This is the option for socialisers, and the one we know least about. The idea is that characters on this path have come to Nexus to make a life for themselves, so a lot of the quests involve helping locals establish villages that grow up around you. But it'll particularly cater to players who want to run guilds or be active members of them, rewarding you for playing with your friends and making new ones. How, we don't know yet.

The Classes

I got to try the Esper (mage), Spellslinger (rogue) and Warrior (warrior). Classes aren't tied to particular paths, so you can be a Warrior on the Scientist path if you like, or an Esper Soldier. The Esper was the most fun in combat, in fact: her basic attack is to summon a few illusory swords and fling them into her enemies. She can also stomp them with a giant imaginary hand from the sky, and if they're low on health, make them explode into a shower of ghosts.

The Spellslinger imbues his twin pistols with magical effects. He can take careful aim to do powerful shots, or fire rapidly with both guns for steady damage. He twirls energetically between shots - the animation is characterful throughout.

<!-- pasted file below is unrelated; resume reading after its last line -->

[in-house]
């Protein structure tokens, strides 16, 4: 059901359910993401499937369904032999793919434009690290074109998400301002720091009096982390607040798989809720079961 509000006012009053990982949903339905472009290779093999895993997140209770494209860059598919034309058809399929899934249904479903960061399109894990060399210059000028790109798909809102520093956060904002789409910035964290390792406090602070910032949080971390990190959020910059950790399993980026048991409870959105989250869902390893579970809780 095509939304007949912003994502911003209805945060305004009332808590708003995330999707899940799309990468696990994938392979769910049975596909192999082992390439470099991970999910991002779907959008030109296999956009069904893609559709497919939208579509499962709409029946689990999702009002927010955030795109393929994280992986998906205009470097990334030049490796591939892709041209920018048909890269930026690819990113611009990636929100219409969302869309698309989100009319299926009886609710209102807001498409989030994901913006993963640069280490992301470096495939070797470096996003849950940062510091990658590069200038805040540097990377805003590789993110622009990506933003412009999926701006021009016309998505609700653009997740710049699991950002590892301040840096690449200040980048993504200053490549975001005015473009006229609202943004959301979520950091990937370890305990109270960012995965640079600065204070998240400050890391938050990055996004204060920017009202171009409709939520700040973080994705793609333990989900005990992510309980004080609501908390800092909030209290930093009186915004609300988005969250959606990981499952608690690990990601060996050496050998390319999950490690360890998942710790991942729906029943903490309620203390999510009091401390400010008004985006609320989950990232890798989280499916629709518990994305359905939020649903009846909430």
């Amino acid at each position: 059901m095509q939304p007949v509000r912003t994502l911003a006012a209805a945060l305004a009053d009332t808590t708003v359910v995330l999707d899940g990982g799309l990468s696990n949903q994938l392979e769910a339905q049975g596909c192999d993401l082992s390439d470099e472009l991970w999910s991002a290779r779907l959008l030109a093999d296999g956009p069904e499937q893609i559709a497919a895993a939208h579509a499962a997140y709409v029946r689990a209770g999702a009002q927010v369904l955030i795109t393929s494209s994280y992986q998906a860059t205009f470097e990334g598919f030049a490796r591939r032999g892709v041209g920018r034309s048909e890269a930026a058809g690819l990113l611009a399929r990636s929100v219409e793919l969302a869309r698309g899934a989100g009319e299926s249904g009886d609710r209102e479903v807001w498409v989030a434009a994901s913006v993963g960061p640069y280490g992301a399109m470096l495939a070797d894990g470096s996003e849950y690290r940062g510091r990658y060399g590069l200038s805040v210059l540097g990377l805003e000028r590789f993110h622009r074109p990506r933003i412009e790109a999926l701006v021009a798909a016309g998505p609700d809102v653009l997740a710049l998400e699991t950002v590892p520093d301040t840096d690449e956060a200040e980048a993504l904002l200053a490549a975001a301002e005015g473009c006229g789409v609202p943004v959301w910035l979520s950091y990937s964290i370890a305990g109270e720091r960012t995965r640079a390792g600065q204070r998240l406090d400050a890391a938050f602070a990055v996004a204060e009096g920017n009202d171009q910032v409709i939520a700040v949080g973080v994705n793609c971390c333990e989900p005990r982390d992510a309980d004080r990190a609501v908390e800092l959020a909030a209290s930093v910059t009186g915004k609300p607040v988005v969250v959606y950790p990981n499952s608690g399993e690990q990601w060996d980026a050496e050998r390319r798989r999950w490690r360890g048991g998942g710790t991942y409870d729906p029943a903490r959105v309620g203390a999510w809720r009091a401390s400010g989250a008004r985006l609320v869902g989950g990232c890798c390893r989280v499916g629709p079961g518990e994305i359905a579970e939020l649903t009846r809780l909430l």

The Warrior is straightforward, perhaps inevitably. He's partly technology-based, in that he has two power cells he can use to power things like a spinning saw blade attack. But his primary weapon type is a giant sword, which he sweeps in huge arcs to hit lots of enemies at once.

Impressions

The path system is definitely a step in the right direction. I played Explorer first, and enjoyed tracking down the points of interest. I also liked that placing a beacon sometimes ties into the plot - in one warzone, the beacon provides targeting data on an enemy position, and a team of snipers move into position next to it to attack the enemies below.

But I didn't feel like it changed the experience enough: I still had to slaughter a lot of indigenous creatures in the main quests, and at one point even set fire to their homes after they'd turned non-hostile to me. It's sort of a conquistador's take on 'explorer'.

The Soldier path did a better job of catering to its audience, since the main quest is largely combat anyway. The defence sections are more enjoyable than they sound, largely since they're not too gruelling and it's not a huge deal if you fail one. It's more of a fun recurring challenge, and if people join in, all the better.

Combat is reasonably fun as all classes: they each have finishing moves that destroy weakened enemies in spectacular style. But the real appeal for me was the beautifully depicted world. None of this landscape feels generated: it has the easy curves of handdrawn illustration, but you can explore it all.

An early quest is to stop a snowstorm caused by a strange weather control tower, and the delicate aurora that fills the night sky when it clears is lovely. I saw other areas that have been ripped apart by a lighter-than-air mineral surging up through the ground, pulling the Earth up into rocky spires and floating islands.

I just hope they take the path system far enough that I can explore most of it without having to stop for genocide.